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Income statement examples

Checked for updates, April 2022.


The results of operations of a company is summarized in the income statement. The income statement presents all revenues and all expenses. Revenues minus expenses is equal to net income. The net income is the bottom line measure of a company's financial performance for a particular period.

Here are examples of the income statement.

The amounts are assumed and contents are simplified for illustration purposes.

Example 1: Service Business

XYL Graphic Designs, Inc.
Income Statement
For the Year Ended December 31, 2021
Service Revenue     $ 270,000
Less: Expenses      
  Salaries Expense $ 80,000    
  Rent Expense 30,000    
  Advertising Expense 16,000    
  Utilities Expense 10,000    
  Depreciation Expense 8,000    
  Supplies Expense 2,000   146,000
Income before Tax     $ 124,000
Less: Income Tax Expense     48,360
Net Income     $  75,640

The income statement starts with a heading made up of three lines. The heading contains: (1) the name of the company, (2) the title of the financial statement, and (3) the period covered by the report.

The income statement of a service type business is quite simple. Revenue accounts are presented first followed by all of the company's expenses. The resulting amount is then subjected to income tax. Note: Income tax treatment depends upon the tax laws of the state/country.

Some income statements of service businesses present "Cost of Service" in a separate line after revenues. It shows the expenses that are directly associated with the services rendered.

Example 2: Merchandising/Manufacturing Business

GHI Market Associates Corporation
Income Statement
For the Year Ended December 31, 2021
Sales     $ 960,000
Less: Cost of Sales     680,000
Gross Profit     $ 280,000
Less: Operating Expenses      
  Selling Expenses      
    Sales Salaries Expense $ 40,000    
    Advertising Expense 15,000    
    Utilities Expense - Store 6,000    
    Depreciation Expense - Store 5,000    
    Store Supplies Expense 4,000   $ 70,000
  Administrative Expenses      
    Office Salaries Expense $ 22,500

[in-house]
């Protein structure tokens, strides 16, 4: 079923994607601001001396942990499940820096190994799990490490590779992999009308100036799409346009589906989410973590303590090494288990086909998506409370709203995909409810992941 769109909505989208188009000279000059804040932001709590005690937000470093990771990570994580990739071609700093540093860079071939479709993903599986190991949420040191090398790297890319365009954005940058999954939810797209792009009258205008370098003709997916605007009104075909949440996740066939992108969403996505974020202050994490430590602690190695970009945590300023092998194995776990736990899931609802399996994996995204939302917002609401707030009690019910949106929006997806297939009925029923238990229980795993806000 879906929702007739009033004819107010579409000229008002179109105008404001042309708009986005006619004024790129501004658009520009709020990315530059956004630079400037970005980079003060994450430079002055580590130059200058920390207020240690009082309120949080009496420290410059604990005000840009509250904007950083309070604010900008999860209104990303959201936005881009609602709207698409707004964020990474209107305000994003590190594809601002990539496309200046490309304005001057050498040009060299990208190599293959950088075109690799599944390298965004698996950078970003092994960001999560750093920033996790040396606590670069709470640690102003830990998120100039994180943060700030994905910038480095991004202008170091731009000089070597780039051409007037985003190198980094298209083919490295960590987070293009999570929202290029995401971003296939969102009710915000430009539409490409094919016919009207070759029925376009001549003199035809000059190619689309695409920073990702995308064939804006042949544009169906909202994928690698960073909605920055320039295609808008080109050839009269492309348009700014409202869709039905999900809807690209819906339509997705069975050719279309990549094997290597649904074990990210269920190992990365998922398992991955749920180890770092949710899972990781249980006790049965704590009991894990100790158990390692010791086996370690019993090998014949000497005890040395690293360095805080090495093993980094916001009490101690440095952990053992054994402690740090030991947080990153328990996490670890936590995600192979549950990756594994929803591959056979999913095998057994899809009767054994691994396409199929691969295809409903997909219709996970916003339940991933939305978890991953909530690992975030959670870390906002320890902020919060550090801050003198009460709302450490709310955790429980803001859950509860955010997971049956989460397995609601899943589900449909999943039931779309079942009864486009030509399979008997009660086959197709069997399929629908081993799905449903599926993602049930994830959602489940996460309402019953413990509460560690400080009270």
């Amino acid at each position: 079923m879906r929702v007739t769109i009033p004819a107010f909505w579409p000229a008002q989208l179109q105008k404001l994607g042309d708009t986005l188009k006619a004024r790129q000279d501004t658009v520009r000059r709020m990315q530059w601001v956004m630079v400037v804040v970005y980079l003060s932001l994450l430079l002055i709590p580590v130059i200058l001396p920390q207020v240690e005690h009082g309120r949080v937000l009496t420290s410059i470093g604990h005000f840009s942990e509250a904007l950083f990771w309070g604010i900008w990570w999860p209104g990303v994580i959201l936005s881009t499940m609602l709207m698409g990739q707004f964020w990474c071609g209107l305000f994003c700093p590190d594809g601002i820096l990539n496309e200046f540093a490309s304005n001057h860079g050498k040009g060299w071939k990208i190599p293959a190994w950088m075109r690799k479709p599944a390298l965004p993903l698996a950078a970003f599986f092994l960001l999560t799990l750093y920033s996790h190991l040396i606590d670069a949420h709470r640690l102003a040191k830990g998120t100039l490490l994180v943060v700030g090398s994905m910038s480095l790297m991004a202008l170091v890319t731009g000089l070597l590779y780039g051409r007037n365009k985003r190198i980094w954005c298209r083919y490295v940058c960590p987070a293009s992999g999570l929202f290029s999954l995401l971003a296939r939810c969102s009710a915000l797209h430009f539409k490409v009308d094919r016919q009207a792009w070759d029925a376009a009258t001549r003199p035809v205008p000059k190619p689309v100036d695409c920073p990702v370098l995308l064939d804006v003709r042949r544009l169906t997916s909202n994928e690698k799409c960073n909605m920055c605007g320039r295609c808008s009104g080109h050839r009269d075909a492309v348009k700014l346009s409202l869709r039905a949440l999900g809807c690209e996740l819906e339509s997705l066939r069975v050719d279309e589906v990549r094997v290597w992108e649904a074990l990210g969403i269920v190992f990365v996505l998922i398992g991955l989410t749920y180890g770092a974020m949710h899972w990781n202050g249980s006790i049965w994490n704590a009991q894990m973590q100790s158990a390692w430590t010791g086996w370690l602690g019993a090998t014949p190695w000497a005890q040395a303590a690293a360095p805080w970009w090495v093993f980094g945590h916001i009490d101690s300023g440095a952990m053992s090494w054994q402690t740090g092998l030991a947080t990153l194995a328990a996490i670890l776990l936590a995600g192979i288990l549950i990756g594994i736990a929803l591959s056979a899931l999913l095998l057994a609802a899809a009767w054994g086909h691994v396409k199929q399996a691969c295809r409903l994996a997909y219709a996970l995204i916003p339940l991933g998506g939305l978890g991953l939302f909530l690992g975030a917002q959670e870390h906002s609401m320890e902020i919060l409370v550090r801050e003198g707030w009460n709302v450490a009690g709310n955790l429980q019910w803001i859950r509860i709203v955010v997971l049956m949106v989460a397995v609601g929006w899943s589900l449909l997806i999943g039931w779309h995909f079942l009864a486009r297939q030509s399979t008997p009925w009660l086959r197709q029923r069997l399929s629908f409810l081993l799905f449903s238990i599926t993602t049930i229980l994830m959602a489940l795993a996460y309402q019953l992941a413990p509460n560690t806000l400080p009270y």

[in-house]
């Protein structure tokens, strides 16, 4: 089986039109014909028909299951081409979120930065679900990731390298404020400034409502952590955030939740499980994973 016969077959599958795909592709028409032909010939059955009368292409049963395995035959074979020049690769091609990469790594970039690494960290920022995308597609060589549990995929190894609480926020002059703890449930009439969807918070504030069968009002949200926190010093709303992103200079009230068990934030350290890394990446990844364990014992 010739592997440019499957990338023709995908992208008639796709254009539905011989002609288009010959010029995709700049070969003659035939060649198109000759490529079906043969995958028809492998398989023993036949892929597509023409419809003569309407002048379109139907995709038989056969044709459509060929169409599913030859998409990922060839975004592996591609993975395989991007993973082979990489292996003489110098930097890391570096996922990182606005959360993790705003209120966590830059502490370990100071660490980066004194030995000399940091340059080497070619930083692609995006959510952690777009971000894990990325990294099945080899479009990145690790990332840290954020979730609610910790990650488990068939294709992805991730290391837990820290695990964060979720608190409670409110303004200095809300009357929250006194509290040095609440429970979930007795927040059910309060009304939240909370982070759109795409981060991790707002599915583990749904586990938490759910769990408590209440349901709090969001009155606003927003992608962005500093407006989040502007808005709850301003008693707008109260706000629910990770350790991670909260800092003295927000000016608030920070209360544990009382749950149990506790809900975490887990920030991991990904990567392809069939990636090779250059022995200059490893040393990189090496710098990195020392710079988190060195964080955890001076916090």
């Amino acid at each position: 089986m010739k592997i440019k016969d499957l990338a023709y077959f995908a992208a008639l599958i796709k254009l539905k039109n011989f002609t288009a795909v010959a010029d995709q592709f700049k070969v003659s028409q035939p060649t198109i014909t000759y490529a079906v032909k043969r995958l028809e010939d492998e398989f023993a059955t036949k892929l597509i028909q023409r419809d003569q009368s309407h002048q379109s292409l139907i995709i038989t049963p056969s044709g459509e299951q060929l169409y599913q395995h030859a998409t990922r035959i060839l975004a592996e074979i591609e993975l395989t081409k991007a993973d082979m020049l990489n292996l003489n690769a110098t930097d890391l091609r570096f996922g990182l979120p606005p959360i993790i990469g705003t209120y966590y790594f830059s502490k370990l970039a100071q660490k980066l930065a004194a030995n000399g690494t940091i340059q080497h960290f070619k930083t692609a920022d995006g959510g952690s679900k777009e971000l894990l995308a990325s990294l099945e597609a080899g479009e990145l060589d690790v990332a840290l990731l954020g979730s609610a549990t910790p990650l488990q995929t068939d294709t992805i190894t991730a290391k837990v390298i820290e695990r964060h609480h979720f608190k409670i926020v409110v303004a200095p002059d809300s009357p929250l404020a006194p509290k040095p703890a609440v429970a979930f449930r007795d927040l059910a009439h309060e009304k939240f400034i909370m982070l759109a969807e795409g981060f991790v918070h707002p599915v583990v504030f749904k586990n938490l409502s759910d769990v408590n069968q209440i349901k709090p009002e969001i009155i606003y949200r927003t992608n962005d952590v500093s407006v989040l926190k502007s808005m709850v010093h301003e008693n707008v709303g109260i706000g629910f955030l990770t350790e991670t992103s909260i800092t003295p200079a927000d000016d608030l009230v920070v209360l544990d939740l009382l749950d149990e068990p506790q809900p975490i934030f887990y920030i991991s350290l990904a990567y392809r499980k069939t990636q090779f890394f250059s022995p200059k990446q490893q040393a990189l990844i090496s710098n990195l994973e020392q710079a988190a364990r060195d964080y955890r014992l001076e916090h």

Utilities Expense - Office 6,500    
    Depreciation Expense - Office 5,000    
    Permits and Licences 4,000    
    Office Supplies Expense 2,500    
    Bad Debts Expense 1,500   42,000
  Total Operating Expenses     $  112,000
Operating Income     $ 168,000
Other Revenues and Expenses    
  Gain on Sale of Equipment $ 20,000    
  Interest Expense (12,000)   8,000
Income before Tax     $ 176,000
Less: Income Tax Expense     68,640
Net Income     $ 107,360

Example 2 shows how an income statement of merchandising and manufacturing businesses would look like. In the above example, a separate line for "Cost of Sales" is presented. It shows the cost of the products sold, hence also known as "Cost of Goods Sold".

Selling expenses were shown separately from administrative expenses. Selling expenses pertain to expenses directly related to the selling and marketing functions. Administrative expense pertain to those associated with the activities of the administration such as billing and collection, hiring, board meetings, etc.

The difference between all revenues and all expenses is then subjected to income tax to arrive at the company's net income.


Though they may be presented differently, all income statements have the same goal and purpose. An income statement presents a company's revenues and expenses over a particular period of time, to provide the users information about the operating performance of the company. When studying company figures, it is good to compare income statements over different periods or with income statements of other similar companies.

Key Takeaways

An income statement provides information regarding the "results of operations" of a business, or otherwise known as "financial performance".

In the above, you learned more about the income statement through examples for a service business and a merchandising/manufacturing business.

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